Steve Rogers is a trans man. I don’t say this as an argument, I say this as a truth. Steve Rogers is trans.

The idea of becoming a new person is magic. It simply is. But nowadays we use science as a substitute for magic, despite portraying their results as one and the same. Think of Frankenstein rising from the dead due to lightning, a cocktail of chemicals, and a mad man. How is that any different than a magic spell? It’s not. Becoming something new is magic. I’ve written elsewhere about how I first realized I was trans due to a magic ritual.

The entire process of transition is tinged with magical iconography and imagery. Taking hormones can be seen as a form of communion. Heck, “hormones are magic!” is a common half-joking/half-serious remark you’ll find trans people use. Undergoing surgery can be a form of baptism.

(I would like to note that neither hormones nor surgery are necessary to be trans. Lots of people don’t pursue either, and that has zero effect on who they are. You don’t need to pass or get recognized as your gender for it to be real. I want to make that clear.)

But it’s true, the process of transitioning has a lot in common with religious and magical practices. Hell, rebirth is an almost central idea, as our old names are often called “dead names.” (I disagree with that nomenclature, but the fact that the idea of our old names being dead now, goes to show you how true the idea of transition as rebirth is.)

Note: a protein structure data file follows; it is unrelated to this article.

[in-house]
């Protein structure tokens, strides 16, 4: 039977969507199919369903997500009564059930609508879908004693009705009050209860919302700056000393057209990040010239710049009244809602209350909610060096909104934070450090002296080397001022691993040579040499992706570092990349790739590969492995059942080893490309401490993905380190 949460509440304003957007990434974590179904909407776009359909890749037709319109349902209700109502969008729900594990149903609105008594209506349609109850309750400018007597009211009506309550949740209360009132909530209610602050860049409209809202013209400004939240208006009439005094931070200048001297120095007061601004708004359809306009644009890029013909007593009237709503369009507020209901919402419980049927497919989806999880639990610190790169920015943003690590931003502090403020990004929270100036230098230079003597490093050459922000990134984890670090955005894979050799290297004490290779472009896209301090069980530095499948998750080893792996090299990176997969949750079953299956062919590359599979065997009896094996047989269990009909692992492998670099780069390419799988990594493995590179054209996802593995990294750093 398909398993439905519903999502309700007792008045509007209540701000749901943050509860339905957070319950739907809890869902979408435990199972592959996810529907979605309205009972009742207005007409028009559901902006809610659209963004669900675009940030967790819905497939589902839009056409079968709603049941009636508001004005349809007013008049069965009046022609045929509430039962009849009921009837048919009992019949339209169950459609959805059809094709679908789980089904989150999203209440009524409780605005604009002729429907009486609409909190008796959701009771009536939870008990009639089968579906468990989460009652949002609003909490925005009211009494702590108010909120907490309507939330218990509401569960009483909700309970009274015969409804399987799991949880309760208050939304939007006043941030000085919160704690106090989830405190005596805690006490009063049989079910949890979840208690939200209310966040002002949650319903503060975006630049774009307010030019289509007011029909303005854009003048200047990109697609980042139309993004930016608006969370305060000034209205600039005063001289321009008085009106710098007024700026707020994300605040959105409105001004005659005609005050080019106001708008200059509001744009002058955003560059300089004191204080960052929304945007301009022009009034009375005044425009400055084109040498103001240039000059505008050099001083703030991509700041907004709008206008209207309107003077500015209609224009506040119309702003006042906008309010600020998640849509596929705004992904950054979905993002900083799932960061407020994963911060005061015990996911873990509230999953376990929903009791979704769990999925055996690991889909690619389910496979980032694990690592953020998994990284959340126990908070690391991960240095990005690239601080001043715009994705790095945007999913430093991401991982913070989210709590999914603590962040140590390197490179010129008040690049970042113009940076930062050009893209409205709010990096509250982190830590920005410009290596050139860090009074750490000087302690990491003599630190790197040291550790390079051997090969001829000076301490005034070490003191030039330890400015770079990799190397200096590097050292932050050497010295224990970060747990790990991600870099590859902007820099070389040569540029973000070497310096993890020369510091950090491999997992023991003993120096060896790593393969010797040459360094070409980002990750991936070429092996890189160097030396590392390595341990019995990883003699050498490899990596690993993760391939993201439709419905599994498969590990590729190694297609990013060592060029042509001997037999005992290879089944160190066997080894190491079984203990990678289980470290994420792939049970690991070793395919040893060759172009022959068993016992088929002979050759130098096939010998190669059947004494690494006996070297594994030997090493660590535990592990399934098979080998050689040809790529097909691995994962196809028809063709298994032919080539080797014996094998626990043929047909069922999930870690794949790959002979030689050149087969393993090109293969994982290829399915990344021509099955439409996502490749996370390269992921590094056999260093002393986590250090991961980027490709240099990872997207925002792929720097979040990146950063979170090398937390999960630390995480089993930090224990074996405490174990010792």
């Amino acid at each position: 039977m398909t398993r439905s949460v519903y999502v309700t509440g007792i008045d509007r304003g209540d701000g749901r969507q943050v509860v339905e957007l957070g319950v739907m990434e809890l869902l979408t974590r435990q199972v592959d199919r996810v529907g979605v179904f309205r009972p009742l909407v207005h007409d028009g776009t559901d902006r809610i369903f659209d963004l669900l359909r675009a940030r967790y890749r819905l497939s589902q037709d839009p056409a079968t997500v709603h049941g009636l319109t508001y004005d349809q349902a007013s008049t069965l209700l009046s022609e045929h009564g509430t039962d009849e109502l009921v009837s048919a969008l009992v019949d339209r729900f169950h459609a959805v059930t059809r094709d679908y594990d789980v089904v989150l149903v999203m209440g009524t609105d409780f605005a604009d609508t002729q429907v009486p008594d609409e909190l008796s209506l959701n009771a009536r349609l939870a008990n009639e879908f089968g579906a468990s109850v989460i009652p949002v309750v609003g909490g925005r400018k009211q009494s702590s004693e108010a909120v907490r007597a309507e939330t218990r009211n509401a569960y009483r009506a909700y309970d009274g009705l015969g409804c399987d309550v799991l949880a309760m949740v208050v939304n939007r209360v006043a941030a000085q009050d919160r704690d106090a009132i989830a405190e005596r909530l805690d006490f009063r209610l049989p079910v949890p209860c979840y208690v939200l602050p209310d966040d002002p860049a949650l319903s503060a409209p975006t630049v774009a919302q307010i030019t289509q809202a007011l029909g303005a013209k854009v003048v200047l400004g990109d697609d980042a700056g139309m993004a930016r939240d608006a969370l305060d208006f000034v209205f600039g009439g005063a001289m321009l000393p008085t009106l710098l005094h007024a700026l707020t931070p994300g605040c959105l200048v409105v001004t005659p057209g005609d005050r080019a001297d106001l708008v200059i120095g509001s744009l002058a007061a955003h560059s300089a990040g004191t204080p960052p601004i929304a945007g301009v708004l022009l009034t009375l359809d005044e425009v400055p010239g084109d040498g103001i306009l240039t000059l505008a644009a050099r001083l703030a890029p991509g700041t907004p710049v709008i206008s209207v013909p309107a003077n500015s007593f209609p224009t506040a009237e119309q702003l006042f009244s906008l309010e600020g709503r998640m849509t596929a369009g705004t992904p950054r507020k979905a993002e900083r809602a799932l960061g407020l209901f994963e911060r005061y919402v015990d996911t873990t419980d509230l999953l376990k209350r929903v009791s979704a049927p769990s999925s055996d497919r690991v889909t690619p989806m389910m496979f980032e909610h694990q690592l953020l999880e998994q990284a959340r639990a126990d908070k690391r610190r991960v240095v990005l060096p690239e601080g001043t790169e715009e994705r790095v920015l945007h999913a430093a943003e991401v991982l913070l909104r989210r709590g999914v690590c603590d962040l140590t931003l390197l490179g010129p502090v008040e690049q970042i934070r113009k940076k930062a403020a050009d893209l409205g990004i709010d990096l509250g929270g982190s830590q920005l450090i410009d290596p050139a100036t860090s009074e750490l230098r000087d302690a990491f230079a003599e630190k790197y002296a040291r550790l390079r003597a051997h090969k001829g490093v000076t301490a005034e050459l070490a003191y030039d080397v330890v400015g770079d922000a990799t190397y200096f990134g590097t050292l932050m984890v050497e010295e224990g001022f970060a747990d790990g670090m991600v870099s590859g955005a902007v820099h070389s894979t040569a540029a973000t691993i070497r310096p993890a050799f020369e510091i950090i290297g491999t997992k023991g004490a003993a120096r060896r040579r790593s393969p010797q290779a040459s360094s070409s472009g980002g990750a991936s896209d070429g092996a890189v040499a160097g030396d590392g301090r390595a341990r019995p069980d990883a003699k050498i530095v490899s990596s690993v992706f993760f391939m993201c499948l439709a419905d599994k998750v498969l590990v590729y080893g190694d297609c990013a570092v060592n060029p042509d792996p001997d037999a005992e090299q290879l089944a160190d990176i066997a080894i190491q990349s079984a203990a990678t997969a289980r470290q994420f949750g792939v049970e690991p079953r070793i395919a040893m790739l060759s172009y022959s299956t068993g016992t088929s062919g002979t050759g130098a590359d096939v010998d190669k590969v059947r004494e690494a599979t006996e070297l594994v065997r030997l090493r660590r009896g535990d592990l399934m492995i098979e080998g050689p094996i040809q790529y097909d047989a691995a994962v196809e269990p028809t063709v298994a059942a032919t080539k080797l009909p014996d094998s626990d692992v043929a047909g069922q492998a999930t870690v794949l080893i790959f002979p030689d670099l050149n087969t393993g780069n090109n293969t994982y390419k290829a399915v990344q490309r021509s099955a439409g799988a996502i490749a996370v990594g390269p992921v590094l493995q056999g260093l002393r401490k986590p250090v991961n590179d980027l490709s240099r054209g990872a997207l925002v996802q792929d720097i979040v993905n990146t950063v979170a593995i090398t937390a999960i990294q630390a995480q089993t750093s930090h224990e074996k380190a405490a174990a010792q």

Now, let’s talk about Captain America.

 

 

Rebirth is fundamental to who Captain America is. Before his rebirth, he was scrawny Steve Rogers, who fought in the streets of Brooklyn. Then he became Captain America, the soldier that he always dreamed he would be.

And he became that way through Project Rebirth. After being denied entry to the army because of physical reasons that had nothing to do with who he was inside, he was changed, given what the government believed was the optimal body for him to have --- using chemicals and surgeries. Under the watch of his doctors, he transitioned from Steve Rogers to Captain America.

His story is our story. Sure, it’s not all trans people’s story. As I mentioned already, taking hormones and undergoing surgery are not needed or universal (even transitioning is not needed for someone to be trans; being in the closet doesn’t stop you from being you), but they’re common enough ingredients that I feel fine saying that Steve Rogers' story is the story of a trans man. He was denied a chance to fight because of his body, despite his spirit; he underwent training and surgery to gain a body that would allow everyone else to see him as the man he has always been.

 

 

There’s no difference between the strong man standing up to bullies on the streets of Brooklyn and the man fighting against Nazis in Germany. The only difference is in our perception of him.

Steve Rogers already is a trans man. All I’m arguing is that Marvel should proudly admit it.